In his brief Prologue to this new selection of Middleton’s significant contributions of literature, the writer argues that Loose Cannons should be recognized as a short prose work different from both the short story and the prose poem—elements of which these works outwardly share. Alluding to the writings of John Earle, Ben Jonson, Pascal, Georg Christoph Lichtenberg, Franz Kafka, and Kenneth Patchen (Borges and Robert Walser also come to mind), British writer and German translator Middleton suggests that his work belongs to a genre that displays “a resistance to the tendency of written prose to prolong itself, to expand.” For him, his writing process relates to what he calls an “antigram,” “a variety of imaginative writing which revolts against and may reverse the programmatic.” What interests him, he makes clear, is “something not-said, a hiatus, a vestige of mystery,” as opposed, presumably, to prose fiction’s thrust to delineate meaning through accumulation, if nothing else.
“The antigram calls for (and should arouse),” Middleton asserts, “the most scrupulous thrift, panache, and refinement in writing as such.”
As a lover of genres, I’m always willing to accept the notion that an author is attempting to mine new territory, is exploring boundaries of what we think we know or, more importantly, how we read something that, simply because of its surface appearance, we think we recognize but does not necessarily conform to what we have experienced in the past. Any knowledgeable reader can cite numerous instances of significant authors’ works being dismissed simply because they didn’t seem to fit into the confines of more normative perceptions of a particular genre. I have often repeated in these My Year volumes just such occurrences in connection with writings by Djuna Barnes, Wyndham Lewis, and numerous others. And even as the publisher of two books from which nine of these 33 prose works were selected—In the Mirror of the Eighth King (1999) and Depictions of Blaff (2010)—I must admit that I originally had difficulty, despite my immediate appreciation of the writing, defining their genres. The works of the former volume I simply ascribed to be very personal prose meditations, and the works of Depictions of Blaff I suggested to myself and to others as being an unusual kind of short prose fiction. And I must admit, that rereading those works in the context of the others, I more thoroughly enjoyed them as being cryptic and mysterious prose works with no narrative solution to their meanings.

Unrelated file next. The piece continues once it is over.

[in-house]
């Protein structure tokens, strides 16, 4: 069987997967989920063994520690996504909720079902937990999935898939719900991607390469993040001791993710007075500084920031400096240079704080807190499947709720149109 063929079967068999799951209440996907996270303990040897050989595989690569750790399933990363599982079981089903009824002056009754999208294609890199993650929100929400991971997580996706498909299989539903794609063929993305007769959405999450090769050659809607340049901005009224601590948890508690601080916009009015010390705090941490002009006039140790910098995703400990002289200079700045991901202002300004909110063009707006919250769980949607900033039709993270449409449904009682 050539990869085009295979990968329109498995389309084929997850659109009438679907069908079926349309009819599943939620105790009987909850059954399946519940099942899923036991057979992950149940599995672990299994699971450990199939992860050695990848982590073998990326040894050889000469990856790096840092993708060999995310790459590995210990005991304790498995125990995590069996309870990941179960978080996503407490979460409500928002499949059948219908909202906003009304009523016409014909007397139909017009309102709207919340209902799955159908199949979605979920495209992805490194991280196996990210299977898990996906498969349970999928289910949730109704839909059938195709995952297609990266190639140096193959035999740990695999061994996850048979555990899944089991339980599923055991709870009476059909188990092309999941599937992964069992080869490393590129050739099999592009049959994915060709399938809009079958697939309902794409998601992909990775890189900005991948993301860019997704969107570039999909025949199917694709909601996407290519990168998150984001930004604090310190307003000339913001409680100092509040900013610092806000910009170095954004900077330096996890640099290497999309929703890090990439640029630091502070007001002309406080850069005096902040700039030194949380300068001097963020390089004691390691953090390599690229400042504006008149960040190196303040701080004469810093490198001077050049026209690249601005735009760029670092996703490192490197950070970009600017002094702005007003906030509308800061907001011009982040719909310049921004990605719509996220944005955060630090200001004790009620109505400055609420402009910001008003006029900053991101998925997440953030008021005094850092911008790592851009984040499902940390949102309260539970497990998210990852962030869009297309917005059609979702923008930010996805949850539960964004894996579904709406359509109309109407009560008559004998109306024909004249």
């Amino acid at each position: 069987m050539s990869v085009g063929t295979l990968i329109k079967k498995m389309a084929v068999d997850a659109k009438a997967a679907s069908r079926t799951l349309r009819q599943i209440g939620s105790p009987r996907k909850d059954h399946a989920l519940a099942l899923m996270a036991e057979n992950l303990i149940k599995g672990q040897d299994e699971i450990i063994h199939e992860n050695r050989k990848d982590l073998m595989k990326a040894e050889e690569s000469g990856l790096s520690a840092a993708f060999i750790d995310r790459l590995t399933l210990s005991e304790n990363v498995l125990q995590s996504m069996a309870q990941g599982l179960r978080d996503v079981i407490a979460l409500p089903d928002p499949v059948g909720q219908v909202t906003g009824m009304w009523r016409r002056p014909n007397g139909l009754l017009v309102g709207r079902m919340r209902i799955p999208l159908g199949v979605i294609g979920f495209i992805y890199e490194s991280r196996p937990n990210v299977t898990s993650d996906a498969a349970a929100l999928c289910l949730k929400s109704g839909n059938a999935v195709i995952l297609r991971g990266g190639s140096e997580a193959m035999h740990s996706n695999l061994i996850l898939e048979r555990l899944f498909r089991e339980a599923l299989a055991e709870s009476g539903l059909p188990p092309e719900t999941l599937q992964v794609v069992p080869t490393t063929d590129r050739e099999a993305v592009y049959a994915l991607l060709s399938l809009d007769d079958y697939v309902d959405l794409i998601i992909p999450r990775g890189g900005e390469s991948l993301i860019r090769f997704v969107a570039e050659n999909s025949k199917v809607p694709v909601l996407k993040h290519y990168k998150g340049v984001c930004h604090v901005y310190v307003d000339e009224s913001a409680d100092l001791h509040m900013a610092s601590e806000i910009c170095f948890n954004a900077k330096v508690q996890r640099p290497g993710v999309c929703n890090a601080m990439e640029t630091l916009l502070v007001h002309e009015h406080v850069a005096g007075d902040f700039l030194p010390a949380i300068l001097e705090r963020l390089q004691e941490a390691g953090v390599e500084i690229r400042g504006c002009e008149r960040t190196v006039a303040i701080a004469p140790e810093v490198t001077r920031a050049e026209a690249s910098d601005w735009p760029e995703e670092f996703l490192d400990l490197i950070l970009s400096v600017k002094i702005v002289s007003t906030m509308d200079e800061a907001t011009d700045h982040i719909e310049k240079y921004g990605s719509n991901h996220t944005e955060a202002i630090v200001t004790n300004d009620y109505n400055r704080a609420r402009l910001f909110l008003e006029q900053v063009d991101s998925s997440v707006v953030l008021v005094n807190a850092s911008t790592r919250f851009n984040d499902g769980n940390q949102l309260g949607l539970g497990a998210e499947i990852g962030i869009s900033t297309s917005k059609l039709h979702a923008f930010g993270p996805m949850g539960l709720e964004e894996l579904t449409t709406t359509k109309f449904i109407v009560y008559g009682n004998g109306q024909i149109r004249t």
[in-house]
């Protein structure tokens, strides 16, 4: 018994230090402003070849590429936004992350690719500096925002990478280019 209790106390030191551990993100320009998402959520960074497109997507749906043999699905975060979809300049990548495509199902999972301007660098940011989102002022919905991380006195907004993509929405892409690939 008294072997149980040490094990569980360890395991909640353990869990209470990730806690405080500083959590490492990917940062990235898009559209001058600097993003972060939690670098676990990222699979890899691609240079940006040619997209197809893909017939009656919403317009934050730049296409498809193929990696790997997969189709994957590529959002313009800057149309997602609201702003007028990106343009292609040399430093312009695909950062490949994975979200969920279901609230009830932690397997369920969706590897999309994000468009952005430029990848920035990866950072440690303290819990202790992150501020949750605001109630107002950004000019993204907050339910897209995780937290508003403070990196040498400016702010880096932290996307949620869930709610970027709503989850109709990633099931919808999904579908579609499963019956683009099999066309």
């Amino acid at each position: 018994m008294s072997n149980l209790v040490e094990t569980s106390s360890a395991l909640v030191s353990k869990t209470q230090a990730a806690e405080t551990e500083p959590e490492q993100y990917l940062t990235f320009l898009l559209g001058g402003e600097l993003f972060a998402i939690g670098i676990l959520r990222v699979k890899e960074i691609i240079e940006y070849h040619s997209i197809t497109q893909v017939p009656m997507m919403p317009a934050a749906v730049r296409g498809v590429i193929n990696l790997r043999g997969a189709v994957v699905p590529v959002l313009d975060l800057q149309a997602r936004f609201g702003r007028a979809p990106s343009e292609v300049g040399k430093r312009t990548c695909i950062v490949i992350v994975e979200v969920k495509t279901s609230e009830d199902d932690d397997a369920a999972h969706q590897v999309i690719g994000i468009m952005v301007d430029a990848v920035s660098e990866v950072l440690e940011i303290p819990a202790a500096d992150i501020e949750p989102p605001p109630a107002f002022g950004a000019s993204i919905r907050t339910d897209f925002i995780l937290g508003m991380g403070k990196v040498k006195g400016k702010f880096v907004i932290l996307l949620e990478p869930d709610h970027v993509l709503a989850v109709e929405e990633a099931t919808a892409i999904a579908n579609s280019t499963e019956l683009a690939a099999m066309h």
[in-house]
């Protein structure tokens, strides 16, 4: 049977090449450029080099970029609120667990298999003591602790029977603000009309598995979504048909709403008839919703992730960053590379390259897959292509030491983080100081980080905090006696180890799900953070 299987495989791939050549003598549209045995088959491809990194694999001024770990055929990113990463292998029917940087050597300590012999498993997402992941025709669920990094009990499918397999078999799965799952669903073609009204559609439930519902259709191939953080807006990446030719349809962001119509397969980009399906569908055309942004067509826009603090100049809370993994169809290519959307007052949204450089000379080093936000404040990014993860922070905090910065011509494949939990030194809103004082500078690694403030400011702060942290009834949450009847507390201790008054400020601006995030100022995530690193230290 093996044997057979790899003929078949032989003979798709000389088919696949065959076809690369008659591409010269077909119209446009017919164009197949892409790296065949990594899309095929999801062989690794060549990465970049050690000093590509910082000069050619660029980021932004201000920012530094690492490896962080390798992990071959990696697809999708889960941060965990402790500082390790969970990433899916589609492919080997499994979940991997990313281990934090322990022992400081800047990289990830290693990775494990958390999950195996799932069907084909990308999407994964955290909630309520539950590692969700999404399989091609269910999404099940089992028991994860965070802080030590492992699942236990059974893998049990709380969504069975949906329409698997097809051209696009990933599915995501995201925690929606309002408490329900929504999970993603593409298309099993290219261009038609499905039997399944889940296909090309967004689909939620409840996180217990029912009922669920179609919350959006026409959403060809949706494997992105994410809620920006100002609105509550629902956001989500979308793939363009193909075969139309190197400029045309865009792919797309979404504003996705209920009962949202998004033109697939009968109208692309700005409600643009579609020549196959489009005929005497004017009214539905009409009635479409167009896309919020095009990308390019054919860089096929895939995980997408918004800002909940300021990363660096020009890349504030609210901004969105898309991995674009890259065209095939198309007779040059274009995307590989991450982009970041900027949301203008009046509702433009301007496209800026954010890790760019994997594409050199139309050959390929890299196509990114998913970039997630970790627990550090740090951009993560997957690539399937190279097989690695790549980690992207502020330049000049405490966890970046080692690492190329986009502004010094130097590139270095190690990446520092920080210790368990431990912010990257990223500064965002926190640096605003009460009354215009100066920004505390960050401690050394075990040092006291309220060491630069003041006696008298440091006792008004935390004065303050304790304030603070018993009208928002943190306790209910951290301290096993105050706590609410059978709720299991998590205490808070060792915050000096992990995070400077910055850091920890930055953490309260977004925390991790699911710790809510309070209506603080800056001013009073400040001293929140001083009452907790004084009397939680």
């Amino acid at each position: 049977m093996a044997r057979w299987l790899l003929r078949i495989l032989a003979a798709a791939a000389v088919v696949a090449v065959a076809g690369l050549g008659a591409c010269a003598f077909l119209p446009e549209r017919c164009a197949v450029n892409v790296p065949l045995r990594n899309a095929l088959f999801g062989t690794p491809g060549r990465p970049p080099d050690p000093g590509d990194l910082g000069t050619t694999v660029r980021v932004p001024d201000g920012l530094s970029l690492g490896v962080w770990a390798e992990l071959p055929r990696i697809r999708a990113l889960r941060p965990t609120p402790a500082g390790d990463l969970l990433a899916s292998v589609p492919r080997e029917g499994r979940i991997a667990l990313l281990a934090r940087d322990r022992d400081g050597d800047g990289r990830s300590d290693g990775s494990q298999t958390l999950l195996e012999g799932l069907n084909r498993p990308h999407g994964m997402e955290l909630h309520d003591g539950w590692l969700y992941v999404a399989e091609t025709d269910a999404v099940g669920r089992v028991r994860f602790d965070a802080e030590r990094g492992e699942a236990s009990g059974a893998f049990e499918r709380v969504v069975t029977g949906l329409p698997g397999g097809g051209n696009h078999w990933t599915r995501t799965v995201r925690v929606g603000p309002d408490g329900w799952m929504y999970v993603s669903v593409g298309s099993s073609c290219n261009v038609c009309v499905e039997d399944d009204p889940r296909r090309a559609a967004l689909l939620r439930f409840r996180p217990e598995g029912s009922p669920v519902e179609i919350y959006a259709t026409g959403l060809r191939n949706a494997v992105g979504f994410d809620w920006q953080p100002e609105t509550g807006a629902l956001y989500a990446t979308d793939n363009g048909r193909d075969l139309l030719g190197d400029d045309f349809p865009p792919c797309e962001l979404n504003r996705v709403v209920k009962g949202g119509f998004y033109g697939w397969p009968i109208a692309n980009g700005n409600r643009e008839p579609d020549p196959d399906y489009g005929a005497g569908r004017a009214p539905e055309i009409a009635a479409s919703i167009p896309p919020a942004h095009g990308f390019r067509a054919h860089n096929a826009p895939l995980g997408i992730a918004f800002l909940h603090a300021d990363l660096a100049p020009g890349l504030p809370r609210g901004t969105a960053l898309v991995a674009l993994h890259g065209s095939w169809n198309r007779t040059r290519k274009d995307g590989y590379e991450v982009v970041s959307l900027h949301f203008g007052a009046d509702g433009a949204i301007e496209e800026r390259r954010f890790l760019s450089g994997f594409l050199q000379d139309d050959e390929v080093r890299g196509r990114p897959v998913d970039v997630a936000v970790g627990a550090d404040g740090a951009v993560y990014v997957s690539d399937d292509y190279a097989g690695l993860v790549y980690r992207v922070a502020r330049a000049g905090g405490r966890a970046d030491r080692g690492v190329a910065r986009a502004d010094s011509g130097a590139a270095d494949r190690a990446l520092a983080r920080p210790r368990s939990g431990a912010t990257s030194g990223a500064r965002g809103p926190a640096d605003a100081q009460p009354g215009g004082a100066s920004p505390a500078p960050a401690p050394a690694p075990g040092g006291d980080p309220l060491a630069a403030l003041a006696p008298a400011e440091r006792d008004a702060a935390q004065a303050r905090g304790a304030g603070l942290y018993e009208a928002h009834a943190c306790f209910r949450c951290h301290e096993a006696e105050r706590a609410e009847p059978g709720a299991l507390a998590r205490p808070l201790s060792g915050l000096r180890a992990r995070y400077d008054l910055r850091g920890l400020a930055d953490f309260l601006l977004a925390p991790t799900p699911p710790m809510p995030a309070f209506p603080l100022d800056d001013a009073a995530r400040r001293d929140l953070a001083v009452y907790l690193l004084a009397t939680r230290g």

Middleton is also one of the well-read and informed academics (without being an academic writer) I know, and some of his remarkable prose works read a bit like satires of pedants discoursing on esoteric information—a bit like Raymond Queneau’s OULIPO-inspired writings—ramblings of a charming madman. Certainly all of the Blaff works might fall into that category, as well as pieces such as “From the Alexandria Library Gazette,” “Manuscript in a Lead Casket,” the frightfully futuristic “A Memorial to Room-Collectors,” and “The Turkish Rooftops.”
Other works focus their attention on intense observation, revealing what is clearly Middleton’s art-critical facilities, often featuring a work or a series of works of art—prose works such as “Louis Moillon’s Apricots (1635),” “The Execution of Maximilian,” “Le Déjeuner,” “A Polka in the Evening of Time,” or, on a more enigmantic level, often involving what is not seen or is only somewhat visible in “Balzac’s Face” and “The Gaze of the Turkish Mona Lisa.”